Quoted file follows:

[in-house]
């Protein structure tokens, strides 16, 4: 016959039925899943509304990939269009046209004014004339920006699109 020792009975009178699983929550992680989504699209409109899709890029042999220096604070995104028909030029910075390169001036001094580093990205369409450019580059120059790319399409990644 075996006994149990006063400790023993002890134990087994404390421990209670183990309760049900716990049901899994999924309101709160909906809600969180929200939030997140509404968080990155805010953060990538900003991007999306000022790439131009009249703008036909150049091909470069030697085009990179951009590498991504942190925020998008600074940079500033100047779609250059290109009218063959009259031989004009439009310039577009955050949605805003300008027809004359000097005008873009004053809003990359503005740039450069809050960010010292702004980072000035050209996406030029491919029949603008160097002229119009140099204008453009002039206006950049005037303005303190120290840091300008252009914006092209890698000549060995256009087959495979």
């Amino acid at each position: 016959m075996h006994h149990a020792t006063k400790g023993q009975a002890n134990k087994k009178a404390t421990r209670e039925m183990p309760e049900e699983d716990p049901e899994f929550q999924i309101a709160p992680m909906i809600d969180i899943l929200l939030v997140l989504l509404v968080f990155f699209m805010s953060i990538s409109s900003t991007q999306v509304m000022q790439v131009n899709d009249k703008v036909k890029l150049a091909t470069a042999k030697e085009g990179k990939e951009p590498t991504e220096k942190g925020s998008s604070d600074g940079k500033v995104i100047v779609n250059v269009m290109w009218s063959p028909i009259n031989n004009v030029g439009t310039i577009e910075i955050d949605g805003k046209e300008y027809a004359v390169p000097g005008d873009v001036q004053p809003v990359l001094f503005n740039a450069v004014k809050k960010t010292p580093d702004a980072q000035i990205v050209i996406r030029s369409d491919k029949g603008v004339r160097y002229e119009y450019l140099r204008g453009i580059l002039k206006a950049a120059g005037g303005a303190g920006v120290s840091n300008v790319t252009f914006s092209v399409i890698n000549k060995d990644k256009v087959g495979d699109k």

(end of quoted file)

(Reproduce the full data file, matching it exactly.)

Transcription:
[in-house]
């Protein structure tokens, strides 16, 4: 016959039925899943509304990939269009046209004014004339920006699109 020792009975009178699983929550992680989504699209409109899709890029042999220096604070995104028909030029910075390169001036001094580093990205369409450019580059120059790319399409990644 075996006994149990006063400790023993002890134990087994404390421990209670183990309760049900716990049901899994999924309101709160909906809600969180929200939030997140509404968080990155805010953060990538900003991007999306000022790439131009009249703008036909150049091909470069030697085009990179951009590498991504942190925020998008600074940079500033100047779609250059290109009218063959009259031989004009439009310039577009955050949605805003300008027809004359000097005008873009004053809003990359503005740039450069809050960010010292702004980072000035050209996406030029491919029949603008160097002229119009140099204008453009002039206006950049005037303005303190120290840091300008252009914006092209890698000549060995256009087959495979």
């Amino acid at each position: 016959m075996h006994h149990a020792t006063k400790g023993q009975a002890n134990k087994k009178a404390t421990r209670e039925m183990p309760e049900e699983d716990p049901e899994f929550q999924i309101a709160p992680m909906i809600d969180i899943l929200l939030v997140l989504l509404v968080f990155f699209m805010s953060i990538s409109s900003t991007q999306v509304m000022q790439v131009n899709d009249k703008v036909k890029l150049a091909t470069a042999k030697e085009g990179k990939e951009p590498t991504e220096k942190g925020s998008s604070d600074g940079k500033v995104i100047v779609n250059v269009m290109w009218s063959p028909i009259n031989n004009v030029g439009t310039i577009e910075i955050d949605g805003k046209e300008y027809a004359v390169p000097g005008d873009v001036q004053p809003v990359l001094f503005n740039a450069v004014k809050k960010t010292p580093d702004a980072q000035i990205v050209i996406r030029s369409d491919k029949g603008v004339r160097y002229e119009y450019l140099r204008g453009i580059l002039k206006a950049a120059g005037g303005a303190g920006v120290s840091n300008v790319t252009f914006s092209v399409i890698n000549k060995d990644k256009v087959g495979d699109k």